This book is meant to be understandable and fun to use. The topics range from the beginnings to the end -- cutting and curing wood through building a selfbow of almost any type and finishing it. Selfbows are wooden bows with no laminations in the limbs. Both beginners and advanced bowyers should find the book usable and worthwhile. There are extensive descriptions and directions throughout, supported by over 200 individual color illustrations. Besides the how-to directions, there are sections on heat-bending, splicing billets, shaping handles, and treating problems like knots, cracks, etc. Several other useful topics are addressed, such as suggestions on how to make a bow with only a few measurements, reduce handshock, eliminate stack, stabilize arrow flight, shoot where you look, and increase arrow speed.
Tillering goals I emphasize.
It’s common to read that you should tiller a bow so the limbs have “a smooth, even curve”. My emphasis is actually not on the curvature of bow limb profile per se. I think the aspect of a bow that’s most important is NOT the profile it has when strung, however important that is, nor even the profile it has when fully drawn, however important that also is.
Instead, I think it’s more important to focus on where, when, and how much during the draw, specific regions of the limbs bend during the draw for the bow style you’re making.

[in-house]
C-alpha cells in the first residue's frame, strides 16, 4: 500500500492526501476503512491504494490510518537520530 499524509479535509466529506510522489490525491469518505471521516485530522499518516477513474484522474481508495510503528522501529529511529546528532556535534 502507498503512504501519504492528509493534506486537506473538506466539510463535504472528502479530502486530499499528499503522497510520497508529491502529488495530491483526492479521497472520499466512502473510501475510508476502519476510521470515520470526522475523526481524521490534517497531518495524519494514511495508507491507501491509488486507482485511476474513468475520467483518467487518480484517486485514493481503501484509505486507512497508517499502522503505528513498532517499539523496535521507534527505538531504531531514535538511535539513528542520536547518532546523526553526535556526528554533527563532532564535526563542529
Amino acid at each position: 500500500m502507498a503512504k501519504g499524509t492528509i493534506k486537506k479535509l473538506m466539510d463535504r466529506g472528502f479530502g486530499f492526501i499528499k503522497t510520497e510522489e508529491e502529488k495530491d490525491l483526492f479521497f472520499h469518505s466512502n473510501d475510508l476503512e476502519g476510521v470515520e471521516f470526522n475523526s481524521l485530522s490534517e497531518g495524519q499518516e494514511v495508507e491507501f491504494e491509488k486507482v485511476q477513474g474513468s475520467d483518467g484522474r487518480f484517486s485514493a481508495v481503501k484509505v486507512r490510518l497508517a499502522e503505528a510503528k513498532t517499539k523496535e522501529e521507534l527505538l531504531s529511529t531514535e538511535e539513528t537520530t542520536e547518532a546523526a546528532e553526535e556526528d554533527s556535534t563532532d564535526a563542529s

The profiles of a strung and fully drawn bow, then, become the consequence rather than the goal of the tillering process. Although the profiles will differ in various bow designs, the tillering process will be essentially the same.
Naturally the reason for tillering a bow to draw so specifically is that you’re setting it up for how smoothly it draws and how nicely it shoots -- for the degree of handshock, arrow stability, arrow speed, etc. Naturally also, you may not follow the tillering pattern in this book, but instead follow your own intuition or pattern.
Stim Wilcox has been making bows since he was a child, where bamboo splints and privet hedge arrows were exciting things to make and shoot. The bow-making experience that led to this book came mostly from the last 16 years of experimenting with hundreds of bows and many woods. Every word in this book stems from a love of archery and the pleasure of sharing the information and ideas about making wooden bows.The book has been written from the heart.